Q2: One of the 6 core strategies for building consumer demand is "Redesigning evidence-based products and services to better meet consumers' needs and wants." How were more traditional evidence-based cessation services redesigned into web-based formats?

Many of the early efforts at translating traditional (i.e., face to face) treatments resulted in web-based programs that were theory-driven and were based on solid empirical evidence from rigorous clinical trials, but proved largely unacceptable to consumers in formal usability and feasibility testing. The assumption underlying these many of these programs was that consumers wanted and/or needed to progress through the program in a very systematic and linear manner, beginning with the process of understanding the risks associated with quitting and importance of cessation, gradually becoming prepared to quit, setting a quit date, and recycling back through the same information to prevent relapse. In reality, smokers turn to the web for help at all stages of the quitting process, many of them having recently quit on their own looking for support in maintaining abstinence. In addition, the ways that consumers use the Internet for other purposes is rarely linear and structured, which may have contributed to poor usability ratings of these early programs.

Q3: What do the newer smoking cessation web-based applications look like?

As the field has become more sophisticated, programs have become more "user centered" allowing consumers to determine which elements of treatment they find most helpful. Web-based programs have been fully integrated with telephone counseling and medication as other proven treatment modalities, and cell phone interventions are on the horizon. Given the explosion of online social networks in recent years, programs that enable consumers to connect with one another to give and receive support throughout the quitting process are likely to demonstrate some of the most powerful effects on behavior change.

Q4: In what ways do web-based smoking cessation applications have the potential to better meet consumers' needs and wants and build demand for tobacco cessation products and services?

The web provides a unique opportunity to "go where the smokers are." We know from several studies that millions of smokers actively search for information online on quitting smoking each year. We know that motivation to quit is often a fleeting experience for many smokers. Capturing smokers at this precise moment when they are open and interested in quitting and directing them to evidence-based, proven programs and services is critical. Online advertising is growing at an exponential rate - especially among populations at disproportionate risk for smoking - and numerous studies show that consumers are receptive to online advertising. Unfortunately we know relatively little about how to harness the power of online advertising to reach consumers with messages that are engaging, appealing, and effective. This is one of the research areas that we are pursuing at the Schroeder Institute. We currently have an R21 grant funded from the National Cancer Institute which brings together a bi-lingual, cross-cultural, multi-disciplinary team with expertise in tobacco control, web-based interventions, Latino culture, marketing, advertising, and health communication to address some of these questions as they pertain to Latino smokers who use the Internet.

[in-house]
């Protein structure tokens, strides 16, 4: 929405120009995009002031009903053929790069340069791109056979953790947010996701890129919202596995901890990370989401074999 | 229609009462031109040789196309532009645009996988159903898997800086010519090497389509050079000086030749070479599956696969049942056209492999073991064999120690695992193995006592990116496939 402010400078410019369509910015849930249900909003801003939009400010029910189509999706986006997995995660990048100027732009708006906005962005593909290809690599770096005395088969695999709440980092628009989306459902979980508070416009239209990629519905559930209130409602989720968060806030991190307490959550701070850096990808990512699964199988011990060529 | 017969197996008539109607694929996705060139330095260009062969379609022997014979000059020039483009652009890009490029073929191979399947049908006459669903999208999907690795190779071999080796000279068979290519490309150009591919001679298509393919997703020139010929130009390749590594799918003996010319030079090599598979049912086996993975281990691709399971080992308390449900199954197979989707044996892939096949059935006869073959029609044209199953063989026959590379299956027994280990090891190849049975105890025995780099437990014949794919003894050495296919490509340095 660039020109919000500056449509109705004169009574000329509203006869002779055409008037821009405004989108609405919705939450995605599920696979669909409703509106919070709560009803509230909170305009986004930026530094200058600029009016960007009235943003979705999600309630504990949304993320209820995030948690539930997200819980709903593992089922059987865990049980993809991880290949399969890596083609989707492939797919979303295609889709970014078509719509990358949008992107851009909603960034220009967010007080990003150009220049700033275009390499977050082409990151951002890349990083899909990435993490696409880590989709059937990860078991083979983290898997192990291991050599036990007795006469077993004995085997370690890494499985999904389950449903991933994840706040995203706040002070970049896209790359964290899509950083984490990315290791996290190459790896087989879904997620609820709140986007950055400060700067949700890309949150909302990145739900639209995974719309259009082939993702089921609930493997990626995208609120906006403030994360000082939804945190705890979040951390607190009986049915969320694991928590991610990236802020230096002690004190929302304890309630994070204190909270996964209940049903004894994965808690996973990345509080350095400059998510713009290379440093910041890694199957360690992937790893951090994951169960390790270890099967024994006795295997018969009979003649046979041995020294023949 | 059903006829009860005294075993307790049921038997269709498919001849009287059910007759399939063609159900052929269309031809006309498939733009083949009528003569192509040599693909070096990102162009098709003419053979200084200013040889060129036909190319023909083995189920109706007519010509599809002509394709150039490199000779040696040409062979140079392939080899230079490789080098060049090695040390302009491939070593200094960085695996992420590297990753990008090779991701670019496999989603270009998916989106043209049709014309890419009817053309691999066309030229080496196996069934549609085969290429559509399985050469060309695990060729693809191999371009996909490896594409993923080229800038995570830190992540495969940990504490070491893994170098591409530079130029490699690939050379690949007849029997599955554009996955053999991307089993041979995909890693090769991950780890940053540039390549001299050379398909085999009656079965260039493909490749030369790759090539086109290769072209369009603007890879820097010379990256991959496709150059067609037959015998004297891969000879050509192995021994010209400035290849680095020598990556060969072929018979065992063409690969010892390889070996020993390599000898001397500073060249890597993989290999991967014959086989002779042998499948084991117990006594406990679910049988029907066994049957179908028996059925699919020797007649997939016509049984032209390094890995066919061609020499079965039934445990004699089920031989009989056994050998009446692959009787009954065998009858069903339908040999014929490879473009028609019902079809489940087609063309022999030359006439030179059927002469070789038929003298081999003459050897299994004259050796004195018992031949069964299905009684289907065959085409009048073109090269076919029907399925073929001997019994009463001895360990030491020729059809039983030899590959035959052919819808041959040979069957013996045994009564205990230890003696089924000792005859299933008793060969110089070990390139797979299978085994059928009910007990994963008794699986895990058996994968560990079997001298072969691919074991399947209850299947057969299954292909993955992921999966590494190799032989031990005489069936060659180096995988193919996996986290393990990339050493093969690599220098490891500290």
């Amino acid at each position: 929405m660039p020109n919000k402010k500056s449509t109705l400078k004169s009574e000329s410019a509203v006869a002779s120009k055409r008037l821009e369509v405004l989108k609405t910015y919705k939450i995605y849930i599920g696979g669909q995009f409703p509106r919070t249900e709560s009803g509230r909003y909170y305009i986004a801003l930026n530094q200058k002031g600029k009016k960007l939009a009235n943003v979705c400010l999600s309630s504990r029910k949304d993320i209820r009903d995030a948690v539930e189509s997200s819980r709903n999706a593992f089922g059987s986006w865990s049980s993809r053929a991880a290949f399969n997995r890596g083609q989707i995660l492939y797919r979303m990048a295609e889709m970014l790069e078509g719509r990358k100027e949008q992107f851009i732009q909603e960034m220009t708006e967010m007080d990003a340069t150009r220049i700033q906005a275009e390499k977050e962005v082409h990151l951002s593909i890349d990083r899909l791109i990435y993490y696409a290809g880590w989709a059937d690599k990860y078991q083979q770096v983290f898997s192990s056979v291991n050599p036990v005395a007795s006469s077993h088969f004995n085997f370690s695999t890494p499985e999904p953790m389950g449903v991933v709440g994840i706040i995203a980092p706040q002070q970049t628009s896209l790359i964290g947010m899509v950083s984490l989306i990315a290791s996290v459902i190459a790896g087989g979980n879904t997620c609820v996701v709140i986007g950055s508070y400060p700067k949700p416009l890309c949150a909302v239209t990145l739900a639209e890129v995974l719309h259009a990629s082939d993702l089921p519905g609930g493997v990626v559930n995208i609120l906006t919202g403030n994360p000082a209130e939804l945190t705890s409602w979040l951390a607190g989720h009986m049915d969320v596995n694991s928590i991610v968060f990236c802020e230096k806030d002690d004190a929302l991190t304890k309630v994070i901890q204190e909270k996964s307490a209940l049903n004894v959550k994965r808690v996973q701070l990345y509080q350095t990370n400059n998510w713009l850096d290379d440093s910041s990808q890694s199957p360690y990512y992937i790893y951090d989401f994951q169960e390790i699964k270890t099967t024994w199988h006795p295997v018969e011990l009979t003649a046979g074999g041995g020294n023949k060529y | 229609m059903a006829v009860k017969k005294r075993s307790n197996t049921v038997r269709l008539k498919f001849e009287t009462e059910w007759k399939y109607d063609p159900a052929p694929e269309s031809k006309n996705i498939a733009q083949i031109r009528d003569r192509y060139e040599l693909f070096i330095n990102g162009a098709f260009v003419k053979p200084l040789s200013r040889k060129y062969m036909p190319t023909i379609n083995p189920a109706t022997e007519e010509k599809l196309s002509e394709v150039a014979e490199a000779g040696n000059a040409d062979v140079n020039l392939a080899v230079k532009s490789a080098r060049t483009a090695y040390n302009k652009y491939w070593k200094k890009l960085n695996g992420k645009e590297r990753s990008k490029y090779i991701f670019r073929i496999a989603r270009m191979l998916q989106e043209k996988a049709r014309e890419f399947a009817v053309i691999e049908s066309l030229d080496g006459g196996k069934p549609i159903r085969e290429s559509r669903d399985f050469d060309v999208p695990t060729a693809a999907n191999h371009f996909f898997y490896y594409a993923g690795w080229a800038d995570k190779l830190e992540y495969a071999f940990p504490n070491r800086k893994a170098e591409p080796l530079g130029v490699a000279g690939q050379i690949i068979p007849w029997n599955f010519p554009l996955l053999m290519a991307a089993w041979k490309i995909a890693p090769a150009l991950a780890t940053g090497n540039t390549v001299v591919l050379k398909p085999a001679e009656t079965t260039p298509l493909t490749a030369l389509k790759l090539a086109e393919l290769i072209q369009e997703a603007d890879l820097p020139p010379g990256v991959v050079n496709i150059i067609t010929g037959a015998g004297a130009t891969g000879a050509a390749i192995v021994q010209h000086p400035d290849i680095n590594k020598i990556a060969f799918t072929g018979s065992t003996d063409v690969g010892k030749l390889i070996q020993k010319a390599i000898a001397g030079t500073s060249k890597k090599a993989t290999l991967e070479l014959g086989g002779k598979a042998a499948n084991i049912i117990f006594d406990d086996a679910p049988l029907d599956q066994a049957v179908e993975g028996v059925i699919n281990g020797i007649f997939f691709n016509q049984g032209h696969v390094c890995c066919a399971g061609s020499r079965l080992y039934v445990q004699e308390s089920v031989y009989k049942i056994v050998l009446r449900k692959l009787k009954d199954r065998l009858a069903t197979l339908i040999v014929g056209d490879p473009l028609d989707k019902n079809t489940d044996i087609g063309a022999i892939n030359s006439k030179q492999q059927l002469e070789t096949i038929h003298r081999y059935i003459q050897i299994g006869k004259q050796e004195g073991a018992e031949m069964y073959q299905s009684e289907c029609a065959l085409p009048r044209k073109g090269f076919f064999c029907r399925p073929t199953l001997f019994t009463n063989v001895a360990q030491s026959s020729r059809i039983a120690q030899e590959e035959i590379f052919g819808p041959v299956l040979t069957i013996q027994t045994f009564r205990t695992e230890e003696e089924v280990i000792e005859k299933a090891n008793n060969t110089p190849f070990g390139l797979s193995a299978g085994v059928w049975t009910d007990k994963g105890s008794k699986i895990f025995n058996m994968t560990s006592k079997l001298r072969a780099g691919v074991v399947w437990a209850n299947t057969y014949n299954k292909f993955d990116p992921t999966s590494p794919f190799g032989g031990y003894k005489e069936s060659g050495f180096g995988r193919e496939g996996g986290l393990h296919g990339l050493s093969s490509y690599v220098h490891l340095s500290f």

Q5: You are the Associate Director for Research Development at the Schroeder Institute for Tobacco Research and Policy Studies (SI) at the American Legacy Foundation. What is your role in this position?

My role at the Schroeder Institute is twofold. First, as Associate Director of the SI, I'm responsible for helping to establish the necessary infrastructure so that the Schroeder Institute can function as a grantee. Many of the policies and procedures that we often take for granted at large academic institutions because they have been in place for years are things that we're having to think through and create anew at this newly establish institution. We're fortunate at the SI to have incredible resources with the American Legacy Foundation at our disposal to help with this process, and it's been an enjoyable learning experience for me working with the various units within Legacy. My second role is as a Research Investigator, continuing my program of externally funded research. I have maintained an appointment at Georgetown University in the Cancer Control Program, and continue to collaborate with colleagues there. I'm also exploring new research opportunities that are related to existing projects and that also further the mission of the SI. It's an exciting time for sure, and a busy one!

Q6: How did you get involved in tobacco control?

My main interest coming out of graduate school was in making sure that results from research were used by policymakers, clinicians, and the general public to actually make a demonstrable public health impact. I didn't know this word back then, but it turns out that dissemination is really my passion. During my year of postdoctoral training with David Abrams at Brown, it became clear to me that tobacco control would provide a perfect "test case" for dissemination and implementation research because the evidence base about what works is so well established and yet the gap between research and practice is still enormous.

Q7: What has been the most challenging aspect of your work in tobacco control?